Water. desalination + reuse

water d+r December 2018

Water. Desalination + reuse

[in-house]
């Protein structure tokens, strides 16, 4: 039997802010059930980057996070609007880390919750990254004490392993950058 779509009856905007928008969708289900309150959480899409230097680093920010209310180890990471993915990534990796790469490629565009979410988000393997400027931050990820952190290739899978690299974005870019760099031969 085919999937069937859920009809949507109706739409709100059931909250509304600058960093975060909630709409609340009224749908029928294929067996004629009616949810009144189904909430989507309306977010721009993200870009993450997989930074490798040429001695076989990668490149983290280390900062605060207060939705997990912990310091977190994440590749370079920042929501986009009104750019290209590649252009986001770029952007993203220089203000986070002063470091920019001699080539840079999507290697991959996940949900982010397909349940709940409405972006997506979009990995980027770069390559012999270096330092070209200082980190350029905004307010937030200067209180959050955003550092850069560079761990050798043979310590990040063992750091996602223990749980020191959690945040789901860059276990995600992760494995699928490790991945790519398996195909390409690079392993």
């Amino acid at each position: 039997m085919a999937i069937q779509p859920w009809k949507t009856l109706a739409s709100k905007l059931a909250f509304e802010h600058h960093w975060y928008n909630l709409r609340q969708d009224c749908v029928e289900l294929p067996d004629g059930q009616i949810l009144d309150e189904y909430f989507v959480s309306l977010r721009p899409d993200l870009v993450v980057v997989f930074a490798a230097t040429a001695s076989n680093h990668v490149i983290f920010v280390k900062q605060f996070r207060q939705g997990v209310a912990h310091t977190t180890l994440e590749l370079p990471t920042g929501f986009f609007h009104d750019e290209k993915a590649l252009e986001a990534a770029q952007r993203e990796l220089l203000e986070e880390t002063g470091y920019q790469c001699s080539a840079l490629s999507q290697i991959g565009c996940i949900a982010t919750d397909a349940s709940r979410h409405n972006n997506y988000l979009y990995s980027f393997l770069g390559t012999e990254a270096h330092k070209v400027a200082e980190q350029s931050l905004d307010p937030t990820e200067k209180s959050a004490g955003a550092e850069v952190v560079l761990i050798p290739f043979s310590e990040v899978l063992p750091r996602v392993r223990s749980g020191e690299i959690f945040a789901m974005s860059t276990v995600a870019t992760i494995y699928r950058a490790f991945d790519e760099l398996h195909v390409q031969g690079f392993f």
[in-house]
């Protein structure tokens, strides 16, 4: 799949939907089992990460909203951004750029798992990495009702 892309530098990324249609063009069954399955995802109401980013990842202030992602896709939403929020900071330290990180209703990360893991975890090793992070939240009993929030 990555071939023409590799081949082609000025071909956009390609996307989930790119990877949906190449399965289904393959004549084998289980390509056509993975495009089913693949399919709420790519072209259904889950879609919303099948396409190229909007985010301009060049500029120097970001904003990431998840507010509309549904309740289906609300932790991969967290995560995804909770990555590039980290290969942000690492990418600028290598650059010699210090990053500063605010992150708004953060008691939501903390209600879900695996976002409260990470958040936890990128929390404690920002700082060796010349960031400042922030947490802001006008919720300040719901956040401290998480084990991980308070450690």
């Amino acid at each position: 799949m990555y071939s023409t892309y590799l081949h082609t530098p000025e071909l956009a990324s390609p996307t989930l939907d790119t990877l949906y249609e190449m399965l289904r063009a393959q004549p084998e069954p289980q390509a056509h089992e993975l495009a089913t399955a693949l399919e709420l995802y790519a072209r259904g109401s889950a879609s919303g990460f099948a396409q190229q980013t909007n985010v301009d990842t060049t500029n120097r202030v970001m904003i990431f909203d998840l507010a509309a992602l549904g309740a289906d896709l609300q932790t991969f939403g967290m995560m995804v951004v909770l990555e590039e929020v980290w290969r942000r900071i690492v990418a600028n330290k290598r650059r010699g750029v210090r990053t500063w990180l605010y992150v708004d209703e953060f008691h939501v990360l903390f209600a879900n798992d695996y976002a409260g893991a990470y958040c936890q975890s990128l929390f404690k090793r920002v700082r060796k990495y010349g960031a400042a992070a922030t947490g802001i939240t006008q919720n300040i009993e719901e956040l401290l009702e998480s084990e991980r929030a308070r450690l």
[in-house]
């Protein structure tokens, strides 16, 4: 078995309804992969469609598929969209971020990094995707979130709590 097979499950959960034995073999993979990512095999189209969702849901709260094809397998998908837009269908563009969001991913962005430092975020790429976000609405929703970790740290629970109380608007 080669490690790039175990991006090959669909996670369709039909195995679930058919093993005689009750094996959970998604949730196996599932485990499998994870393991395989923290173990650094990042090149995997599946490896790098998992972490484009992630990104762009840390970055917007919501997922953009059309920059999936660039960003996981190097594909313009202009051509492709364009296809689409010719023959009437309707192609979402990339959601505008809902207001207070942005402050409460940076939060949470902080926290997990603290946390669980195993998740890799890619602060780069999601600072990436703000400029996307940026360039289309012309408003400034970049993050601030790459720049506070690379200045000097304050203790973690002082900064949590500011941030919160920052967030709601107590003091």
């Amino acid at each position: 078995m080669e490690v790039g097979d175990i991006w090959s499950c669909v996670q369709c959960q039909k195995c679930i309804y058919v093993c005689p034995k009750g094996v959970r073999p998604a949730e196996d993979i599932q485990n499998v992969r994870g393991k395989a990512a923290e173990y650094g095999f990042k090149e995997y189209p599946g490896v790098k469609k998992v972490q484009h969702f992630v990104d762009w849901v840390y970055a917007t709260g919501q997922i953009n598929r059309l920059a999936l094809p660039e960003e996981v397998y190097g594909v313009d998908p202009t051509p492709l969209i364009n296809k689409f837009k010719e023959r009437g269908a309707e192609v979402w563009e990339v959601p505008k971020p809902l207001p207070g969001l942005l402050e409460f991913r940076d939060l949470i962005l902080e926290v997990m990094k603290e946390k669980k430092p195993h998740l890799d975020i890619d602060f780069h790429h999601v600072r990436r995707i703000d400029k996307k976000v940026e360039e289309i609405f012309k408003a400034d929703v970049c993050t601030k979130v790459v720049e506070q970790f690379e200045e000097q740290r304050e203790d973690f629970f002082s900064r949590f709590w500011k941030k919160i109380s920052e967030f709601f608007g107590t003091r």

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December 2018 Water.desalination+reuse Far Site 29 Penn State models inside membranes with microscopy A team of researchers at Penn State Uni- versity has used the latest in microscopy to model the internal structure of a desali- nation membrane, seeking to improve the technology. The team led by professor of chemical engineering Enrique Gomez investigated the internal structure of polyamide • lm using high-angle annular dark • eld scan- ning transmission electron microscopy (HAADF-STEM) tomography. The image intensity of HAADF-STEM is directly pro- portional to the density of the material, enabling it to be mapped to nanoscale resolution. "We found that the density of the polyamide layer varies throughout the • lm. This potentially changes the way engineers think about how water moves through the material, because resist- ance to † ow is not homogeneous, and is highest at the membrane surface," Gomez says. HAADF-STEM enabled the researchers to construct a three- dimensional model of the membrane's internal structure, and to analyse the structural components, determining which charac- teristics might be manipulated to improve membrane life, reduce resistance to foul- ing, and enhance recovery. "Knowing what the mate- rial looks like on the inside, and understanding how this microstructure aŠ ects water transport properties, is crucial to designing next- generation membranes with longer operational lifetime that can func- tion under a diverse set of conditions," he adds. Void theory disproven The research further shows that the • ne structure of the membrane contained fewer enclosed voids than had been suspected. "Lo- cal variations in porosity, density, and surface area will lead to heterogeneity in † ux within membranes, such that connecting chemistry, microstructure, and performance of the membranes — for reverse osmosis, ultra• ltration, virus and protein • ltration, and gas separa- tions — will require three-dimensional reconstructions from techniques such as electron tomogra- phy," says Gomez. The next step is to push the resolution of the technique to below 1 nanometer in resolution. "We don't know if sub-nanometer pores exist in these materials and we want to push our techniques to see whether these channels exist. We want to map how † ow moves through these materials to connect how the microstruc- ture aŠ ects water † ow, marking or staining the membrane with special compounds that can † ow through the membranes and be visualised in the electron microscope," he says. The other Penn State researchers working on the project are graduate students in chemical engineer- ing Tyler Culp, Yue-xiao Shen, and Michael Geitener; and Manish Kumar, associate pro- fessor of chemical engineer- ing, who co-led the work. The Dow Chemical Company and National Science Foundation sponsored the work, which was a collaboration between Penn State and Dow Chemical Company. Up close: The electron tomography of isolated polyamide fi lm, shown here, could change the way engineers think about the movement of water through a membrane. We don't know if sub- nanometer pores exist in these materials and we want to push our techniques to see whether these channels exist. Enrique Gomez, professor of chemical engineering, Penn State

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